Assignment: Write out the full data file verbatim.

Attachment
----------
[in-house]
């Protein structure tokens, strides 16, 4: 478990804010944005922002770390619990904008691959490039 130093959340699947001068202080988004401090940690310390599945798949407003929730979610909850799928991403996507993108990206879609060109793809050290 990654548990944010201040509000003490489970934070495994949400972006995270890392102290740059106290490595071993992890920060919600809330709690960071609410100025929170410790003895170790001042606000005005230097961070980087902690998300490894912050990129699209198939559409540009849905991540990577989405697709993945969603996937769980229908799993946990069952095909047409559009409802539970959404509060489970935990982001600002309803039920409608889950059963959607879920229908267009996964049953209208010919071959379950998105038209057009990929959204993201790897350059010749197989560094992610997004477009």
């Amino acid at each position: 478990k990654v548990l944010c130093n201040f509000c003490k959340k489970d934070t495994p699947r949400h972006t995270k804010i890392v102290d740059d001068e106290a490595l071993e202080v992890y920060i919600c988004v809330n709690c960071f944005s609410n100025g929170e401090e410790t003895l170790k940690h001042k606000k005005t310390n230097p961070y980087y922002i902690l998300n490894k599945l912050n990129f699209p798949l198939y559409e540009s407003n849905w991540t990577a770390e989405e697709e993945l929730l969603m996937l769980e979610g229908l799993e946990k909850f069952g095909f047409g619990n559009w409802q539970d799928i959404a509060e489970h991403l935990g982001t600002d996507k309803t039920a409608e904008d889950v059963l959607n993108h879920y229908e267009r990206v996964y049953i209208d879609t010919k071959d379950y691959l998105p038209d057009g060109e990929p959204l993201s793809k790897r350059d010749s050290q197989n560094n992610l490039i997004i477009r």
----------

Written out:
[in-house]
């Protein structure tokens, strides 16, 4: 478990804010944005922002770390619990904008691959490039 130093959340699947001068202080988004401090940690310390599945798949407003929730979610909850799928991403996507993108990206879609060109793809050290 990654548990944010201040509000003490489970934070495994949400972006995270890392102290740059106290490595071993992890920060919600809330709690960071609410100025929170410790003895170790001042606000005005230097961070980087902690998300490894912050990129699209198939559409540009849905991540990577989405697709993945969603996937769980229908799993946990069952095909047409559009409802539970959404509060489970935990982001600002309803039920409608889950059963959607879920229908267009996964049953209208010919071959379950998105038209057009990929959204993201790897350059010749197989560094992610997004477009």
């Amino acid at each position: 478990k990654v548990l944010c130093n201040f509000c003490k959340k489970d934070t495994p699947r949400h972006t995270k804010i890392v102290d740059d001068e106290a490595l071993e202080v992890y920060i919600c988004v809330n709690c960071f944005s609410n100025g929170e401090e410790t003895l170790k940690h001042k606000k005005t310390n230097p961070y980087y922002i902690l998300n490894k599945l912050n990129f699209p798949l198939y559409e540009s407003n849905w991540t990577a770390e989405e697709e993945l929730l969603m996937l769980e979610g229908l799993e946990k909850f069952g095909f047409g619990n559009w409802q539970d799928i959404a509060e489970h991403l935990g982001t600002d996507k309803t039920a409608e904008d889950v059963l959607n993108h879920y229908e267009r990206v996964y049953i209208d879609t010919k071959d379950y691959l998105p038209d057009g060109e990929p959204l993201s793809k790897r350059d010749s050290q197989n560094n992610l490039i997004i477009r």